Alternative Splicing and Disease

Image of a stethoscope

More than two thirds of the human protein-coding genes undergo alternative splicing, thus changes and misregulation of this mechanism can have severe effects and cause diseases.

About 15% of mutations connected with disease affect splicing.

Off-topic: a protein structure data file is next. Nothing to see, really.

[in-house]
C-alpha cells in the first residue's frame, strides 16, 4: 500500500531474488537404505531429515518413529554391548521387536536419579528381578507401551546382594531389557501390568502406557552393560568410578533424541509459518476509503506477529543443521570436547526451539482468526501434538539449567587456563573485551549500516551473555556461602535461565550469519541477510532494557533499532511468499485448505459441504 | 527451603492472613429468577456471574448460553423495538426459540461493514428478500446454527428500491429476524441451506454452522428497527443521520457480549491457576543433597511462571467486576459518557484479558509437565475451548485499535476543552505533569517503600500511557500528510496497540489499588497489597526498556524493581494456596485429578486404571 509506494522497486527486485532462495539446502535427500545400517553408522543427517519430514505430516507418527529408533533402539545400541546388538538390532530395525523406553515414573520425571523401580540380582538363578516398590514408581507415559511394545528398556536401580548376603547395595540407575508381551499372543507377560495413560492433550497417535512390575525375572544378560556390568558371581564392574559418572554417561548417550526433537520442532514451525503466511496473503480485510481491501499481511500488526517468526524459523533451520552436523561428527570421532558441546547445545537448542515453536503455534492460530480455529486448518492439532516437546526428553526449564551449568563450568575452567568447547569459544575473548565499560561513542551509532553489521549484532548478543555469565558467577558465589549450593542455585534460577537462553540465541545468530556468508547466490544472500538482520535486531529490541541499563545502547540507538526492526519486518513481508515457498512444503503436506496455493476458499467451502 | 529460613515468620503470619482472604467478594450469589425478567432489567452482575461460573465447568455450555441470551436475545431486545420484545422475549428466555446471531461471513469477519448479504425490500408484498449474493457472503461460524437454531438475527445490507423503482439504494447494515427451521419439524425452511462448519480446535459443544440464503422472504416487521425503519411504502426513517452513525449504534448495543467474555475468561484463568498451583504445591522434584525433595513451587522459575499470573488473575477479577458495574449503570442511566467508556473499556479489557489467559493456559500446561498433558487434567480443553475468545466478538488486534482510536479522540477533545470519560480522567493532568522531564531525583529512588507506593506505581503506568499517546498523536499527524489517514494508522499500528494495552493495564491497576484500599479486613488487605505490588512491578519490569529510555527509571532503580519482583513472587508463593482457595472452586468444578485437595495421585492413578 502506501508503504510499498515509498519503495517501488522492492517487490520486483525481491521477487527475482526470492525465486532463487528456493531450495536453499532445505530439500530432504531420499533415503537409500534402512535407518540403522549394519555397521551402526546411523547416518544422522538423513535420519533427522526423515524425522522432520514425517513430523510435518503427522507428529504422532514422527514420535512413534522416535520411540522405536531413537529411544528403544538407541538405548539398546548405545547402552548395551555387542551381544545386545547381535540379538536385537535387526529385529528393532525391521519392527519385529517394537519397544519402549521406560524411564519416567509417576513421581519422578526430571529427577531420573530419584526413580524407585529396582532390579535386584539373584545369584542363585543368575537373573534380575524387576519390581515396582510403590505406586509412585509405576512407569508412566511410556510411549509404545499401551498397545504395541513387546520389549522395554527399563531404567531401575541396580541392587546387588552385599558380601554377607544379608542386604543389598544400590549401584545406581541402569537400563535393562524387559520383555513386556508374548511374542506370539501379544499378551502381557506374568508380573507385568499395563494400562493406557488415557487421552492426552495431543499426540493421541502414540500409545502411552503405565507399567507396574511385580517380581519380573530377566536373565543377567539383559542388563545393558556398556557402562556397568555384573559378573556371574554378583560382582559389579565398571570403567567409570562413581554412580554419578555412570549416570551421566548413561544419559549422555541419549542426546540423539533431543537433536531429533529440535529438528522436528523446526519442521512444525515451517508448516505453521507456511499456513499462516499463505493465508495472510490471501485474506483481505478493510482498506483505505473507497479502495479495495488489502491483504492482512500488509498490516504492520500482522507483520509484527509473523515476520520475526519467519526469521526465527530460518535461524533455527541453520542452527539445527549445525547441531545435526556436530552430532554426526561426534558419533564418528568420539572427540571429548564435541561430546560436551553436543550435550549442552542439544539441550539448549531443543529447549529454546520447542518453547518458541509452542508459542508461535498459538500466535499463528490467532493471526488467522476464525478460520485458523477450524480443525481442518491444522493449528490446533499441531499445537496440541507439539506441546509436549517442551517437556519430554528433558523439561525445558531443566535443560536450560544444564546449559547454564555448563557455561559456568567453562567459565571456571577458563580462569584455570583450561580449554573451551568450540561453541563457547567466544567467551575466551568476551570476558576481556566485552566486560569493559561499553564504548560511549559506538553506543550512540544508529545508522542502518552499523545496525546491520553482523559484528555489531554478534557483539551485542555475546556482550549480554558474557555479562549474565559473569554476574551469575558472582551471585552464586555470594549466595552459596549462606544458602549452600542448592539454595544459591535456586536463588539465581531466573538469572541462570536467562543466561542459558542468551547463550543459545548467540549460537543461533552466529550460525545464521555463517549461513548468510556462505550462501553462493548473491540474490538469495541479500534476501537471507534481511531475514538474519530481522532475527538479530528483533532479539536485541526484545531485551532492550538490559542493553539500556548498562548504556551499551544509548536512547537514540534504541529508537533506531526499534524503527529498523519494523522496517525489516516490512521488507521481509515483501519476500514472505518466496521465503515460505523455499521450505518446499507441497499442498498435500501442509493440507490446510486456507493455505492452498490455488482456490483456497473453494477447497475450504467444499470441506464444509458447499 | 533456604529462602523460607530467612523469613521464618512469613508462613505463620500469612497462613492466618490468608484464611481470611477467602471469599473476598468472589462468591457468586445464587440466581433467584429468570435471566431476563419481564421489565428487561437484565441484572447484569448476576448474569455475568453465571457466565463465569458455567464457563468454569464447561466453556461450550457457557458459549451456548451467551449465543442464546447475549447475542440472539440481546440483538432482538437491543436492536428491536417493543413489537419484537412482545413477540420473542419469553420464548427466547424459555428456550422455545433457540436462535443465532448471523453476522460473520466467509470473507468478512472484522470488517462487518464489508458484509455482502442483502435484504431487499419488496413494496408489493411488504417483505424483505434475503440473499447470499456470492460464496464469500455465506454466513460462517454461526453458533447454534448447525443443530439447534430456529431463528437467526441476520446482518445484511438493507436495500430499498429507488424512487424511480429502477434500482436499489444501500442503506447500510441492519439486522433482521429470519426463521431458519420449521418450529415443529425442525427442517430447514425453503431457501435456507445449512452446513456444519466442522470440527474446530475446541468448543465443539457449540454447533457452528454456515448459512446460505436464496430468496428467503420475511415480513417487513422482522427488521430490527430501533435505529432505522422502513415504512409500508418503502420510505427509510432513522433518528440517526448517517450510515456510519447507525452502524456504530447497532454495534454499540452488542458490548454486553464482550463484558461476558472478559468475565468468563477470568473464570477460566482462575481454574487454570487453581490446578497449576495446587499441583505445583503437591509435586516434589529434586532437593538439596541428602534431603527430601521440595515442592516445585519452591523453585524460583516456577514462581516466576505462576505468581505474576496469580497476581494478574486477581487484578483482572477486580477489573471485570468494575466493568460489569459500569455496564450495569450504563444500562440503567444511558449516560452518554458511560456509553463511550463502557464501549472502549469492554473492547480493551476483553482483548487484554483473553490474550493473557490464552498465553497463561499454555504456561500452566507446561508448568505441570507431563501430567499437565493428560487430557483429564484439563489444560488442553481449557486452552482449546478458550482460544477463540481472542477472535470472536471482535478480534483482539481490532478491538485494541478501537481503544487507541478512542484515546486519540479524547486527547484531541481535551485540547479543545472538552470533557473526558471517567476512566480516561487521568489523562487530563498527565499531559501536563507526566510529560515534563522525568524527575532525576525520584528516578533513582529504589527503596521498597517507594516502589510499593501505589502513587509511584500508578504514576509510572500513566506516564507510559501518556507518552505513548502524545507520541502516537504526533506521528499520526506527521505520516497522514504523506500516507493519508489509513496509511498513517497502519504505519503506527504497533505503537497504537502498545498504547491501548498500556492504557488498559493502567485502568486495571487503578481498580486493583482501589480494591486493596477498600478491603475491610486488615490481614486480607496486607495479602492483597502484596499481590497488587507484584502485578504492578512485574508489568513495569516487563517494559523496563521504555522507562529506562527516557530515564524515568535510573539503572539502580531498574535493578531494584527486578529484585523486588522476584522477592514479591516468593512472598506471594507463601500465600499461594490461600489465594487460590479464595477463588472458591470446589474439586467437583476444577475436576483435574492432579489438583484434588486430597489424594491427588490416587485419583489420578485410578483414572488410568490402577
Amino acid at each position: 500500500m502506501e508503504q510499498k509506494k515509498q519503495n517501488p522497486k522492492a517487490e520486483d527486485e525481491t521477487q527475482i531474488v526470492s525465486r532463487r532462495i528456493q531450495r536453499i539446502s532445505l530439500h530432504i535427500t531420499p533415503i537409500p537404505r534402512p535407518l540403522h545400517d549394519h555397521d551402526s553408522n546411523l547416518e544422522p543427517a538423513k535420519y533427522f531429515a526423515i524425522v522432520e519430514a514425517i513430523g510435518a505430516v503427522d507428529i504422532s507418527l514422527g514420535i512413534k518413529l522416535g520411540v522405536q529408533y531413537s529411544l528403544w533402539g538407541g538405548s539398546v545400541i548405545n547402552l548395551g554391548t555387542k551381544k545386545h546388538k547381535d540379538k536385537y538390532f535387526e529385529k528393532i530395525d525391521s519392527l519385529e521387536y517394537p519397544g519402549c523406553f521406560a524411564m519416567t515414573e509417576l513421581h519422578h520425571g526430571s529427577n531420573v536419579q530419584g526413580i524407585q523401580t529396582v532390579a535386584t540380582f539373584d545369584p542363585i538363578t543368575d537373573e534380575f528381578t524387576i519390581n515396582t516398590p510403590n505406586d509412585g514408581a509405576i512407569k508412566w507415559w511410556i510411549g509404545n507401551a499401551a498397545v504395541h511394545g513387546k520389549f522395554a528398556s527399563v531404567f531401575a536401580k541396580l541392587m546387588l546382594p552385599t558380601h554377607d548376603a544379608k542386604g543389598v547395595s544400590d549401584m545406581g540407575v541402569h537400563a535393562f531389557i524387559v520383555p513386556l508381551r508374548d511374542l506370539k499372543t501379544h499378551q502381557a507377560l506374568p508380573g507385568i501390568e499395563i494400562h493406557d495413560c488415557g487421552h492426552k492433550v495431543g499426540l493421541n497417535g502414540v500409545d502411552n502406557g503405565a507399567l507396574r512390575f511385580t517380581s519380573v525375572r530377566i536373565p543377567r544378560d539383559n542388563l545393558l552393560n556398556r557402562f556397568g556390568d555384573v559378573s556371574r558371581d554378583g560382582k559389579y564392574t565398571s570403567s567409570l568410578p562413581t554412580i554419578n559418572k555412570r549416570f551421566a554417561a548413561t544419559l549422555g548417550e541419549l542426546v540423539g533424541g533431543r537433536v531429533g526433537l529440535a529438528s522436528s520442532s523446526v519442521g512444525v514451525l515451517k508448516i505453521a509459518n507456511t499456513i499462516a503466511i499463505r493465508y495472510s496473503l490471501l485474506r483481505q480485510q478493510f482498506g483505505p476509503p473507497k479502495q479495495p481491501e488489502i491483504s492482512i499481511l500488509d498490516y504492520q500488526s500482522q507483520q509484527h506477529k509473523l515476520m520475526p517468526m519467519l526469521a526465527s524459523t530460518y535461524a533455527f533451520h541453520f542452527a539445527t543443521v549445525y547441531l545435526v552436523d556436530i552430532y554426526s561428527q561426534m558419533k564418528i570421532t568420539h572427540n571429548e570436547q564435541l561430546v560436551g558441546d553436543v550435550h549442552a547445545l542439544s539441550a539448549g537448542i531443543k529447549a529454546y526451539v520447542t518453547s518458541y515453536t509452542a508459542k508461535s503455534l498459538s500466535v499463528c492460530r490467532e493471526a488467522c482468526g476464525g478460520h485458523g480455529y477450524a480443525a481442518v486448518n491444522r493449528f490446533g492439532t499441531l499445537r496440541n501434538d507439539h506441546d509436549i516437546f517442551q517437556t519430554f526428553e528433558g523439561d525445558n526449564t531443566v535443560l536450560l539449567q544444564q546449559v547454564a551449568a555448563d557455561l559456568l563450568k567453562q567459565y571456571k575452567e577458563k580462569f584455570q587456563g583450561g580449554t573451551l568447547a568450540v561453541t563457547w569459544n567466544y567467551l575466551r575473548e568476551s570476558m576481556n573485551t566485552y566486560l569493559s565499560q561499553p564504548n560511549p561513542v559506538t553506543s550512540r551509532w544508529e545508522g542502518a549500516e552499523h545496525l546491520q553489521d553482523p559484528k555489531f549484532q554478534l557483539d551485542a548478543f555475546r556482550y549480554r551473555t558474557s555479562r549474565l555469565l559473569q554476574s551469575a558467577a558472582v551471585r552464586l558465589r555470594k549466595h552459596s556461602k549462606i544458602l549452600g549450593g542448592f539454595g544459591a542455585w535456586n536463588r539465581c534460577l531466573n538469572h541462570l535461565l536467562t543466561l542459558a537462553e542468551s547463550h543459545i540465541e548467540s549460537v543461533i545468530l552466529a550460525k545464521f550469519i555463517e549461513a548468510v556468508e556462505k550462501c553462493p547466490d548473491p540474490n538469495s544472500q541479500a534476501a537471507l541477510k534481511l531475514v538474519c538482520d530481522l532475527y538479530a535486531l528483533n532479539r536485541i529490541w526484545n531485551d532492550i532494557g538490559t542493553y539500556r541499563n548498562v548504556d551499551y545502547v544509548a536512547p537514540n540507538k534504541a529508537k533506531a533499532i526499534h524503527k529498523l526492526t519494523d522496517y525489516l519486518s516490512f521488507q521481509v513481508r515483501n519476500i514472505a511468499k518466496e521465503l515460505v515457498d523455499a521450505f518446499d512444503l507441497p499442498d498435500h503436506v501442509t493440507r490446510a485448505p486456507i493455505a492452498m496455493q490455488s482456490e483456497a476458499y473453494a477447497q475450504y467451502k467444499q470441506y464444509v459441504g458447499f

Mutations completely impeding the splicing event cause severe disease patterns due to the lack of the correct gene product.

Mutations disturbing regulatory pathways lead to the appearance of misspliced gene products causing milder but more varied courses of disease.